Motor Learning Process of Virtual Reality Tasks with Different Demands in Post Stroke Individuals

  • Giovanna Cancella Jangarelli Motor Behavior Laboratory, School of Physical Education and Sport, University of São Paulo
  • Natalia Araujo Mazzini Motor Behavior Laboratory, School of Physical Education and Sport, University of São Paulo
  • Murilo Groschitz Ruas Almeida Motor Behavior Laboratory, School of Physical Education and Sport, University of São Paulo
  • Tatiana Beline de Freitas Grupo de Estudos e Pesquisa em Comportamento Motor aplicado à Neuroreabilitação - Laboratório do Comportamento Motor - Escola de Educação Física e Esporte - Universidade de São Paulo. http://orcid.org/0000-0002-9566-3821
  • Camila Torriani-Pasin Motor Behavior Laboratory, School of Physical Education and Sport, University of São Paulo

Abstract

Practicing tasks in Virtual Reality (VR) environment has shown to be effective for gain in cognitive and motor functions in post stroke individuals. However, there are few information about how the motor learning process of tasks with different demands occurs in this population, and if there are differences when compared with healthy individuals. The aim of the present study was to investigate the motor learning process of eight VR’s tasks with different cognitive and motor demands, in post stroke individuals (Experimental Group-EG), and compare it with healthy individuals (Control Group-CG). Eighteen individuals participated in the study performing eight sessions of practice, four for each task. The study involved: pre-test (1 session), acquisition phase (4 sessions for each task), post-test (1 session), and retention test (1 session after thirty days since the end of acquisition phase).  The statistical analysis was run by a 2 x 3 ANOVA (groups x learning tests) with Tukey post hoc. At the end, EG group was able to learn three tasks, while CG learned four, one more than the ones learned by the post-stroke individuals. Task’s complexity affected, in more intensely the motor learning process in post-stroke individuals that with eight sessions were able to learn only low-complexity tasks.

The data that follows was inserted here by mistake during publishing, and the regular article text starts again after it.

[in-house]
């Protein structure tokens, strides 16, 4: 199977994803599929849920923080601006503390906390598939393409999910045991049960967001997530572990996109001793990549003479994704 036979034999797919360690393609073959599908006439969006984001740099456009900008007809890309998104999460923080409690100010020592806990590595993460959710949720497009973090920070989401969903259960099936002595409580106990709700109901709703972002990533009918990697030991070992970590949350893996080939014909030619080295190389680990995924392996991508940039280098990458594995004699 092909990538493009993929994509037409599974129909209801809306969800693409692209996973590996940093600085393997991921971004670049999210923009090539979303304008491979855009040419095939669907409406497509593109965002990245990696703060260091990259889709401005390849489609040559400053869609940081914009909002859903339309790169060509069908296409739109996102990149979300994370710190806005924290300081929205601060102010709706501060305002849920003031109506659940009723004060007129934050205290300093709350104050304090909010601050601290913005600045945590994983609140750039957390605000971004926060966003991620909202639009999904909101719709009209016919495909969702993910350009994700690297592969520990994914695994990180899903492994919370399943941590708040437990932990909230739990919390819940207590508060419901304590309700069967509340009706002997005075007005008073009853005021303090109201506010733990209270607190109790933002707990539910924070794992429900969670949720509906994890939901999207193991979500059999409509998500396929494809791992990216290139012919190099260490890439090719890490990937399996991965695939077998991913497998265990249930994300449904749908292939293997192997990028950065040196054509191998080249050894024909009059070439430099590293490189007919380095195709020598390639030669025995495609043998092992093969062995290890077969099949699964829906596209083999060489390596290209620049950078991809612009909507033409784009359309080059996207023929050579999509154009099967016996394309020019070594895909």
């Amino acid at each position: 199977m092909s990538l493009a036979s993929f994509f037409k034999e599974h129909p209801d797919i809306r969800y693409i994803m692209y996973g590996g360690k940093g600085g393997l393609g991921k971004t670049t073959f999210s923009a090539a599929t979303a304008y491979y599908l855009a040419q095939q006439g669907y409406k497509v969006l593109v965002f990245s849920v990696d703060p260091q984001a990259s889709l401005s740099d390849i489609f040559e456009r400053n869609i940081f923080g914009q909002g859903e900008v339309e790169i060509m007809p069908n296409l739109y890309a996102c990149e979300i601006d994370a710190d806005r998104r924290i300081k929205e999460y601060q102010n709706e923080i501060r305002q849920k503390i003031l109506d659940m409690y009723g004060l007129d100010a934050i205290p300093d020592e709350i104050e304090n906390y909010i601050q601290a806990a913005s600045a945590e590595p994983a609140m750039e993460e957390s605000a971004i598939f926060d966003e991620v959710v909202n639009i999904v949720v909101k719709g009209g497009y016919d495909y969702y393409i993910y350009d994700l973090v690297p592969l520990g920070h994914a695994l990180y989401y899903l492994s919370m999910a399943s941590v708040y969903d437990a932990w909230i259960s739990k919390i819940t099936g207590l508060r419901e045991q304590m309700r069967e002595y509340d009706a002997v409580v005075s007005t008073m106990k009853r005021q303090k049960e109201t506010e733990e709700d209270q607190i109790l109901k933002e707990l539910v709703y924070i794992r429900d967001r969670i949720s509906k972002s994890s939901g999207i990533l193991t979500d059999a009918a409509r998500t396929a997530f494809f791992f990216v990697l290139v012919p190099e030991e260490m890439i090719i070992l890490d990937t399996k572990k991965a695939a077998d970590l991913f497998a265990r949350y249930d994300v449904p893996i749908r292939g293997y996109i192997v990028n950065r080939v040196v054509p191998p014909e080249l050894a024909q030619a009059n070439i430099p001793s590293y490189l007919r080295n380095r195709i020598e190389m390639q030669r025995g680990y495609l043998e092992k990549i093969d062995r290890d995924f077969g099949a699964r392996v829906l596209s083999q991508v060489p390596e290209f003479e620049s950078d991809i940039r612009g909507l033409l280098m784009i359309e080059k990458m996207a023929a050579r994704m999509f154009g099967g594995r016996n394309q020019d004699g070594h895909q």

Published
2019-03-31
Section
Original Article